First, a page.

Beach Hut, ousted as Suffolk’s beach concessionaire after the firm pleaded guilty to bilking the county out of sales tax and fees, is facing a civil suit over another $270,000 in revenues the company failed to pay.
The new legal action by the county comes after an audit completed in July by Suffolk Comptroller John Kennedy found Beach Hut failed to turn over $269,549 in licensing and gross receipts fees for 2017 when the popular concessionaire still was running food, bar and music venues at three county beaches.
Kennedy, who sought further action from the Suffolk County attorney and district attorney, said he believes the county has an “excellent chance” of recovering additional money.
“This is a very basic and fundamental landlord-tenant issue,” said Kennedy. “The tenant left without fulfilling its obligations and the landlord has acted” to recoup what is owed.
A Kennedy audit sparked the criminal conviction of Beach Hut and its owner Fred Marsilio a year ago after Kennedy turned over early findings to prosecutors.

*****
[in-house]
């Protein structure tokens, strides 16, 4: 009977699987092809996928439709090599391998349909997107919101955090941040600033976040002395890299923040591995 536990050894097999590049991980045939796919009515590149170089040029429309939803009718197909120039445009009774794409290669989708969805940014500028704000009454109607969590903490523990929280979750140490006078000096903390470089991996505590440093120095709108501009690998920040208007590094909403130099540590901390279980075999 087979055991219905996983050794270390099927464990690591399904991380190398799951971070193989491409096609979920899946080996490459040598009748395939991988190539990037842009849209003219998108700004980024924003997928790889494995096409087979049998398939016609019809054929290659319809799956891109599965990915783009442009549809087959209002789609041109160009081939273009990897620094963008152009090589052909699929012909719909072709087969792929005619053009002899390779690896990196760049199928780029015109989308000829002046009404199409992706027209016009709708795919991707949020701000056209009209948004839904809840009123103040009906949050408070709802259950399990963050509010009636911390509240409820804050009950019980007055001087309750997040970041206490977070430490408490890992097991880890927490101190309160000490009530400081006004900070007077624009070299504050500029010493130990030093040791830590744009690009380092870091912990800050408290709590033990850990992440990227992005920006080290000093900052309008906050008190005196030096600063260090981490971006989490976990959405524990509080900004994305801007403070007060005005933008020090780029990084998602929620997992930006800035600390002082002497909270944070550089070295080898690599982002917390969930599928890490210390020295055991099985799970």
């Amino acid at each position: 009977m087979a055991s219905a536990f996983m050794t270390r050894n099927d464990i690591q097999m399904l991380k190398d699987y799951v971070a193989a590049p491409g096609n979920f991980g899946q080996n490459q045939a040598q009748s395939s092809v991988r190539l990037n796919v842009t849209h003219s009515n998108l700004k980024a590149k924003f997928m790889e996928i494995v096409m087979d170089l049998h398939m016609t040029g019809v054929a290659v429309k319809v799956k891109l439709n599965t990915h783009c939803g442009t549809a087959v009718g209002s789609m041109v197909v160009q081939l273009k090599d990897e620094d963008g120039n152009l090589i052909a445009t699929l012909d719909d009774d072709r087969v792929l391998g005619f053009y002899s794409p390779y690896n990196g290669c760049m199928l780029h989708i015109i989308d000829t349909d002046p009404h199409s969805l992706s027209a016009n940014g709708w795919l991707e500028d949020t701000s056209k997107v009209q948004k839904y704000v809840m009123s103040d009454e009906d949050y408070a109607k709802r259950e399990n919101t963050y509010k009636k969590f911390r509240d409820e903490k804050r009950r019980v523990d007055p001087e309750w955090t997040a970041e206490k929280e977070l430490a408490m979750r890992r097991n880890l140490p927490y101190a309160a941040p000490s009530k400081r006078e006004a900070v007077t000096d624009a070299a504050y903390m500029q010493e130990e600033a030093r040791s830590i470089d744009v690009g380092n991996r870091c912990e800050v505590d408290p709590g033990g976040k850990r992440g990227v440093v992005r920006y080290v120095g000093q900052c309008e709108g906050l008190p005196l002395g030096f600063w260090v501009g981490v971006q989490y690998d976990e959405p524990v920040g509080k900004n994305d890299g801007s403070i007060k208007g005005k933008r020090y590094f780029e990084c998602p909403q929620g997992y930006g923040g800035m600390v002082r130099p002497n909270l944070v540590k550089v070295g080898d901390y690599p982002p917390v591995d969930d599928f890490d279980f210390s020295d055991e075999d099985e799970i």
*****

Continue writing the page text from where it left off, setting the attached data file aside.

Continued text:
Beach Hut pleaded guilty to filing false state income tax returns from 2012 to 2016 and failing to report $1.7 million in income to avoid paying state income tax of $127,783. Beach Hut operations paid total restitution of $1.114 million in state and county sales tax, interest and penalties.
The county’s lawsuit, filed Oct. 24, says Marsilio and his various Beach Hut corporate entities failed to pay flat licensing fees or the 10 percent of gross receipts over $100,000 required in 2017.
The required nonpayments totaled $134,264 at Smith Point in Shirley, $56,118 at Cupsogue in Westhampton Dunes and $79,167 at Meschutt in Hampton Bays.
The suit also seeks the 1.5 percent per month in interest penalties mandated in the concession contracts.
Marsilio did not return calls for comment.
In court papers, Daniel Furshpan, assistant county attorney, said Suffolk did not learn “the true facts” about Marsillio’s failure to follow through on his contract until early this year after he had pleaded guilty to criminal charges and failed to respond to parks department demands for payments for 2017.
“Had the county known . . . Marsilio had no intention of paying the 10 percent of gross receipts over $100,000 . . . , the county would never have entered into,” the Smith Point, Cupsogue or Meschutt contracts, Furshpan said.